RARE Daily

FDA Approves First Cell-Based Gene Therapy for Adults with Relapsed or Refractory Mantle Cell Lymphoma

July 27, 2020

Rare Daily Staff

The U.S. Food and Drug Administration granted accelerated approval to Tecartus, Gilead subsidiary Kite’s cell-based gene therapy for treatment of adult patients diagnosed with mantle cell lymphoma who have not responded to or who have relapsed following other kinds of treatment.

Tecartus, a chimeric antigen receptor (CAR) T cell therapy, is the first cell-based gene therapy approved by the FDA for the treatment of MCL, and is Kite’s second approved CAR-T therapy.

“Tremendous progress has been made in the discovery of new therapies for debilitating diseases that are difficult to treat. This approval is yet another example of customized treatments that use a patient’s own immune system to help fight cancer, while using a scientific advance in this promising new area of medicine,” said Peter Marks, director of the FDA’s Center for Biologics Evaluation and Research. “We’re seeing continued advances in the field of gene therapy and remain committed to supporting innovation in this promising new area of medicine.”

Mantle Cell Lymphoma (MCL) is a rare form of cancerous B-cell non-Hodgkin’s lymphoma that usually occurs in middle-aged or older adults. In patients with MCL, B-cells, a type of white blood cell that help the body fight infection, change into cancer cells that start to form tumors in the lymph nodes and quickly spread to other areas of the body.

Each dose of Tecartus is a customized treatment created using a patient’s own immune system to help fight the lymphoma. The patient’s T cells, a type of white blood cell, are collected and genetically modified to include a new gene that facilitates the targeting and killing of the lymphoma cells. These modified T cells are then infused back into the patient.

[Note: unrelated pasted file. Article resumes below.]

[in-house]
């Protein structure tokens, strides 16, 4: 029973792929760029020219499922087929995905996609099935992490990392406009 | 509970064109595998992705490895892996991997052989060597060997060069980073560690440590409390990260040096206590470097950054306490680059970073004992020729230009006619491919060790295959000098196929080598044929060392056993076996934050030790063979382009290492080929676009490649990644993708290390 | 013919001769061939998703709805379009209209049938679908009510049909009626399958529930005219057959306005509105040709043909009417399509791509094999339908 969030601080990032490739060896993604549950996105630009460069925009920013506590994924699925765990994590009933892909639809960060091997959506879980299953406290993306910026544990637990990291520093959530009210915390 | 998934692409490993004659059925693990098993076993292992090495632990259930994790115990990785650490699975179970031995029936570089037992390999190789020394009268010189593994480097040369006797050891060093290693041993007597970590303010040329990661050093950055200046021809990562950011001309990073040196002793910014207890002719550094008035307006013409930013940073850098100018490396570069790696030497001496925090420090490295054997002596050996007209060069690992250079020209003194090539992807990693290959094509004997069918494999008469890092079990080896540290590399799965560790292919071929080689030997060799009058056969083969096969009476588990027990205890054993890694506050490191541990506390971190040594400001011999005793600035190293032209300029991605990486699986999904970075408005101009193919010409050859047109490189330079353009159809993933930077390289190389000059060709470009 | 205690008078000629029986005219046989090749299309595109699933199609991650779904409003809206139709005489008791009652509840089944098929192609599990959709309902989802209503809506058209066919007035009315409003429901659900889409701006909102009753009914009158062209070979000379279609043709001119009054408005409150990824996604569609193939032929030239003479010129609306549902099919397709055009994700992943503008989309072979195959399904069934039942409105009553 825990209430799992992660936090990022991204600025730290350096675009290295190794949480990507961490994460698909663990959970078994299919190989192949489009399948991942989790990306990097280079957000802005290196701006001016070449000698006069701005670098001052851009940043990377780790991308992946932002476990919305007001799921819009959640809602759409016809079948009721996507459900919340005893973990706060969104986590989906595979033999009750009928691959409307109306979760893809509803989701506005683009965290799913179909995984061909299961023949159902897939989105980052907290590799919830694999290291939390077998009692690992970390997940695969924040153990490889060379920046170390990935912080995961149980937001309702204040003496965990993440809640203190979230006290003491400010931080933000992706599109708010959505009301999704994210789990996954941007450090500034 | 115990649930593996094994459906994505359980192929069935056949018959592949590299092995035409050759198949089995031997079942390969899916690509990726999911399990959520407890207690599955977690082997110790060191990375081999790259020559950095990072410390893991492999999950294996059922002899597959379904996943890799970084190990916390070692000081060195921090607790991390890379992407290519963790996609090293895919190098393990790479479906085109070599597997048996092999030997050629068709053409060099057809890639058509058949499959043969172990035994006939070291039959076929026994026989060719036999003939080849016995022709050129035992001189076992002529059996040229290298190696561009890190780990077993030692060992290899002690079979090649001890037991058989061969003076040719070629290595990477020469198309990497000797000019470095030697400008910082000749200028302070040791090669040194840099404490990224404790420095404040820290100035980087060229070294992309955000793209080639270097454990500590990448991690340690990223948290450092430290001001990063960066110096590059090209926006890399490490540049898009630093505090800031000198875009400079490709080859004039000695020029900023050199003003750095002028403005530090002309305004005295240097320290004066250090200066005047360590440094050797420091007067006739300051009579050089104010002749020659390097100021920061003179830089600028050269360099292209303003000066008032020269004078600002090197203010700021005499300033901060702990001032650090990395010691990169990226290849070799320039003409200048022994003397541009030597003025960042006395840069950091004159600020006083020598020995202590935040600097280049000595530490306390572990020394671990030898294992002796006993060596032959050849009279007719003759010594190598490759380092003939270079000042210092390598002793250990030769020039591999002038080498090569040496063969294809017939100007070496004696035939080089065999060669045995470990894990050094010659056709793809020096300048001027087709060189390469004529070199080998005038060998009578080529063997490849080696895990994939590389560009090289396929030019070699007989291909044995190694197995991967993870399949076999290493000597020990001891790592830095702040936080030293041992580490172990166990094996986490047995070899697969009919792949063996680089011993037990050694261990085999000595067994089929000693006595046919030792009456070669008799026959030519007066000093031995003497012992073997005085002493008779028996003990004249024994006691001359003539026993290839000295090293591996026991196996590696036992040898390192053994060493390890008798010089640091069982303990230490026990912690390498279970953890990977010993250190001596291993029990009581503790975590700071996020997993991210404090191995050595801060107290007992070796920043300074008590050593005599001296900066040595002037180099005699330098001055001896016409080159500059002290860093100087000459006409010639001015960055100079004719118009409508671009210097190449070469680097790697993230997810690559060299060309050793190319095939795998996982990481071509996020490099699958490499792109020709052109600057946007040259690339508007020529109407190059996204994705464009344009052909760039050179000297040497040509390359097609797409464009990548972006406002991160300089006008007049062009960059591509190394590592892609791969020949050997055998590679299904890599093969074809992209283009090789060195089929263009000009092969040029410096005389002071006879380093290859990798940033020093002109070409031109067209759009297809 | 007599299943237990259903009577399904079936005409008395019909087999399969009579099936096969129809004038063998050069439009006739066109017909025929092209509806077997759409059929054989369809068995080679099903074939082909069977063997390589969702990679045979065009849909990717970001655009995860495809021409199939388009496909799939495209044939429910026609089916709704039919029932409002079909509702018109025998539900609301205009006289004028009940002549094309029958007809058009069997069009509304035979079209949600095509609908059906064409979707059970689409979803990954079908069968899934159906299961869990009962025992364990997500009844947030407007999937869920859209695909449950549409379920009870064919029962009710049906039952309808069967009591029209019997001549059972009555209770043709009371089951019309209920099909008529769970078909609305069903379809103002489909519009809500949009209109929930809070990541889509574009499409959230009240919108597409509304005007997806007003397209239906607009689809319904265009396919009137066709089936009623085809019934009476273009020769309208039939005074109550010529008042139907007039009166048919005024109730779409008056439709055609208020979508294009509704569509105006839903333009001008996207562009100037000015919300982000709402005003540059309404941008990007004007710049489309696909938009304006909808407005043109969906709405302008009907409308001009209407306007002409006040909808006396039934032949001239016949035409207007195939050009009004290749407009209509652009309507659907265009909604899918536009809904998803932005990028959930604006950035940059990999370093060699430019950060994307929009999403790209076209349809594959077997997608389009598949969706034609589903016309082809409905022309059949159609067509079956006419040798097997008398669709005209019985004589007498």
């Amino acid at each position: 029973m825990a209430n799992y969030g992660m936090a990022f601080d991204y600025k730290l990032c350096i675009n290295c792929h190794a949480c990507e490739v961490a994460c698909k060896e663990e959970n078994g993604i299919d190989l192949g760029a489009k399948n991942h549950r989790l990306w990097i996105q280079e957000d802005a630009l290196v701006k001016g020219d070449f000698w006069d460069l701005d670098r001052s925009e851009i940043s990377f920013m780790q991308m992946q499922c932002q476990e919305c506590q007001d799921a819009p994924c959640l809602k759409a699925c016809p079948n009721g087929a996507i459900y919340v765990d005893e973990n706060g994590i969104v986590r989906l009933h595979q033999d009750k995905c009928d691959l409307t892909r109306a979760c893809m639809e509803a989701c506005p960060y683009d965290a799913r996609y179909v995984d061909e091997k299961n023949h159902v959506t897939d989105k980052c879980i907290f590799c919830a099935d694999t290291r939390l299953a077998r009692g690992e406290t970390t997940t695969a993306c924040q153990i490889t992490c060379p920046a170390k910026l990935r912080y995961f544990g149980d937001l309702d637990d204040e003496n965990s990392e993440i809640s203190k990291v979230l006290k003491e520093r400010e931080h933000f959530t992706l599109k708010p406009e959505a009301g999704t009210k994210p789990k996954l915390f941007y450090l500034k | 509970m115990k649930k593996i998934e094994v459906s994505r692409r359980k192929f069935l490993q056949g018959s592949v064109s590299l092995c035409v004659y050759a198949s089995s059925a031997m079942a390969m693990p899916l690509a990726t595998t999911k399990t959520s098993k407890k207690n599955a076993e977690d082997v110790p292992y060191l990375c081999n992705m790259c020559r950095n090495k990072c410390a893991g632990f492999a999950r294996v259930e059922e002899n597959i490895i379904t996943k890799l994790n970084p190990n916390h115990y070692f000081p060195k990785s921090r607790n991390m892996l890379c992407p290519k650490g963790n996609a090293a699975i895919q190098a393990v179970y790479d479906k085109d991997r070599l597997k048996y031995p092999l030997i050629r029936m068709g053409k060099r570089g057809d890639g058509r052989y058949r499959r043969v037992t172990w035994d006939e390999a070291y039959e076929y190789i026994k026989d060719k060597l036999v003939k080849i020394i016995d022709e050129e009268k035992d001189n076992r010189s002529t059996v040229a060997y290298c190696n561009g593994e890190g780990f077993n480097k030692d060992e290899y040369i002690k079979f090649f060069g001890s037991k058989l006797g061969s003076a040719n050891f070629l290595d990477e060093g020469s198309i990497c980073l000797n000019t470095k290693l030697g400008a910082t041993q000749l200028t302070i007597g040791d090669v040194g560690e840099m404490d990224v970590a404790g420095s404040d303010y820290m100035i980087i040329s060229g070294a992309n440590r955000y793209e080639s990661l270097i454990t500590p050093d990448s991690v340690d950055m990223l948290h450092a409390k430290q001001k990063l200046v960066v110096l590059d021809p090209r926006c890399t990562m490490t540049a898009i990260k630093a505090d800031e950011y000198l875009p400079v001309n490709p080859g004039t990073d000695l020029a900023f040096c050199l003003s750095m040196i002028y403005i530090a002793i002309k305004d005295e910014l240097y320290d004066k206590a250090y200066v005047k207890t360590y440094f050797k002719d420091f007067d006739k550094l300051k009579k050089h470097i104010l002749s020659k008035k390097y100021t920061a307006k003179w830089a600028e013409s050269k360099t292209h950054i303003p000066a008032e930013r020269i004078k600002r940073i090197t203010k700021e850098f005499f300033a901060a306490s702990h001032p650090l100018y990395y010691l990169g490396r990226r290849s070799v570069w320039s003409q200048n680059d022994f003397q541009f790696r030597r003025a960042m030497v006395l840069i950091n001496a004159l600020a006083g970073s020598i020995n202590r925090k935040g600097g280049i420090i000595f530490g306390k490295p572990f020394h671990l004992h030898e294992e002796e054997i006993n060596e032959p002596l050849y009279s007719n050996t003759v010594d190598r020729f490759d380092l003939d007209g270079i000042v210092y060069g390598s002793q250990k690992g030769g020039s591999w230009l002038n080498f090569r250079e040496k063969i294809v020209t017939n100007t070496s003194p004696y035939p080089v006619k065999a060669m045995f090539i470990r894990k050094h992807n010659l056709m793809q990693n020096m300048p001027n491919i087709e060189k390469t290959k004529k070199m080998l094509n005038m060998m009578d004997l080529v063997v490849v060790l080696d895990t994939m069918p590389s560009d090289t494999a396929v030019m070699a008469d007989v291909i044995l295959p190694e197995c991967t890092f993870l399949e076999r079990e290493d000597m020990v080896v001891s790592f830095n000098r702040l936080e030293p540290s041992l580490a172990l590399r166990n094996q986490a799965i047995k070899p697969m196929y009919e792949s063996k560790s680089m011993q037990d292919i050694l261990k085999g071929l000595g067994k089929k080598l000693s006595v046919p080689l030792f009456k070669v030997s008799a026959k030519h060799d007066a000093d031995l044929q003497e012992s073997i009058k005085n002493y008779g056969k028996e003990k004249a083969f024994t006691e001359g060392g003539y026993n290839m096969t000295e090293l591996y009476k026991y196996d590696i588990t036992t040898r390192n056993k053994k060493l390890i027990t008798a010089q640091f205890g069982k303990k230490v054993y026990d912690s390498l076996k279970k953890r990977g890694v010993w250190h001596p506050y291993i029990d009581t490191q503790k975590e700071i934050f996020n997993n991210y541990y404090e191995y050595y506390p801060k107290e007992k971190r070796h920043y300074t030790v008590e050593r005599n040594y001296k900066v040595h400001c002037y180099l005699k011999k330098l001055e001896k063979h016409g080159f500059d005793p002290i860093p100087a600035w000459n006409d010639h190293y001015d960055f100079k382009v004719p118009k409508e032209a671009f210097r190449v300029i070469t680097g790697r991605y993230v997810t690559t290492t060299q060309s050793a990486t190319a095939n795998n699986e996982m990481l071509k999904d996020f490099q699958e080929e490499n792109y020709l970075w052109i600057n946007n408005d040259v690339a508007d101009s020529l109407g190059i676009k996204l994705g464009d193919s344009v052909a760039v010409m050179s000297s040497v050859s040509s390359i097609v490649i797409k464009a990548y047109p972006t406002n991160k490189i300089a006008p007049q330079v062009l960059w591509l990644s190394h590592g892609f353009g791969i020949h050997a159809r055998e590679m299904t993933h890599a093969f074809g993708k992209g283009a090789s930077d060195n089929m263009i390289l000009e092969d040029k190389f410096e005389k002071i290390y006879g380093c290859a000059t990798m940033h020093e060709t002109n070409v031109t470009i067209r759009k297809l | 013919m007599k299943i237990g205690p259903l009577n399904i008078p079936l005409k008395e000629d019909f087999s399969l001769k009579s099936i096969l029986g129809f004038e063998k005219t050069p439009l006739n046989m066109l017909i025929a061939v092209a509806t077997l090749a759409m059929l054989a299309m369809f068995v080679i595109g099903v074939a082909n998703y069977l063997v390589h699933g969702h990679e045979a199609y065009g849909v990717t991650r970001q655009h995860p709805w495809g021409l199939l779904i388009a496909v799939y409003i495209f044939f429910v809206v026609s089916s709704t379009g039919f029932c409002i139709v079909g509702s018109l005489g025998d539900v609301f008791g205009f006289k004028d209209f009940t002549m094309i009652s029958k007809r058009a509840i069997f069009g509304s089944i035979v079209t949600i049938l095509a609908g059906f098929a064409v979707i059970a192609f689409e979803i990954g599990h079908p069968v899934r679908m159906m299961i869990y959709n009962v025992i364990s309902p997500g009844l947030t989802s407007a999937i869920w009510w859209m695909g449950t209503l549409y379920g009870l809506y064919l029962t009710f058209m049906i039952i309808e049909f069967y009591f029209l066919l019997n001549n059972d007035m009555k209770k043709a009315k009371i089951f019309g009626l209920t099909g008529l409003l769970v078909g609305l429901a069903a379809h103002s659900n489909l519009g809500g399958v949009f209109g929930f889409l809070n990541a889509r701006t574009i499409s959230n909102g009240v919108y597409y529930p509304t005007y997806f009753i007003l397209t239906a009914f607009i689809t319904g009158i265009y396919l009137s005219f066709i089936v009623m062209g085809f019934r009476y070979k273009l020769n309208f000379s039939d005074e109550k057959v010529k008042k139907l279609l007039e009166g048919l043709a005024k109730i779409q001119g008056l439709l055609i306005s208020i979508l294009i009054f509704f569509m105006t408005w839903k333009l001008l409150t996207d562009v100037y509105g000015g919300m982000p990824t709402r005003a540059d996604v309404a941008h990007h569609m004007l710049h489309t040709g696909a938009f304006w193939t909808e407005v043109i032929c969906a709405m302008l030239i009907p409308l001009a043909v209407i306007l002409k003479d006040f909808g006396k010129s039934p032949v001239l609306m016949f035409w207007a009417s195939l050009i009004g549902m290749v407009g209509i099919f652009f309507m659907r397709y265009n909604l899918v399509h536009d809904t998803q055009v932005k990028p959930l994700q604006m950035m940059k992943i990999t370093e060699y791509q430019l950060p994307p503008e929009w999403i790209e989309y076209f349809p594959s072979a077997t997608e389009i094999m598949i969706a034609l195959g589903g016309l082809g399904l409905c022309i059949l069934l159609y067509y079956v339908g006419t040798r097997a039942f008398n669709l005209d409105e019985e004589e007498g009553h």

The safety and efficacy of Tecartus was established in a multicenter clinical trial of 60 adults with refractory or relapsed MCL who were followed for at least six months after their first objective disease response. The complete remission rate after treatment with Tecartus was 62 percent, with an objective response rate of 87 percent.

Tecartus will be manufactured in Kite’s commercial manufacturing facility in California. In the ZUMA-2 trial, Kite demonstrated a 96 percent manufacturing success rate and a median manufacturing turnaround time of 15 days from leukapheresis to product delivery. Manufacturing speed is especially critical for patients with advanced disease, who are very ill and at risk for quick progression.

The label carries a boxed warning for cytokine release syndrome (CRS), which is a systemic response to the activation and proliferation of CAR-T cells causing high fever and flu-like symptoms, and for neurologic toxicities. Both CRS and neurologic toxicities can be life threatening. The most common side effects of Tecartus include serious infections, low blood cell counts and a weakened immune system. Side effects from treatment usually appear within the first one to two weeks after treatment, but some side effects may occur later.

Because of the risk of CRS and neurological toxicities, Tecartus is being approved with a risk evaluation and mitigation strategy (REMS), which includes elements to assure safe use (ETASU). The risk mitigation measures for Tecartus are identical to those of the current REMS Program for another CAR-T therapy, Yescarta.

To further evaluate the long-term safety of Tecartus, the FDA is also requiring Kite to conduct a post-marketing observational study involving patients treated with Tecartus.

Tecartus was granted Priority Review, and Breakthrough Therapy designations. Tecartus also received Orphan Drug designation, which provides incentives to assist and encourage the development of drugs for rare diseases.


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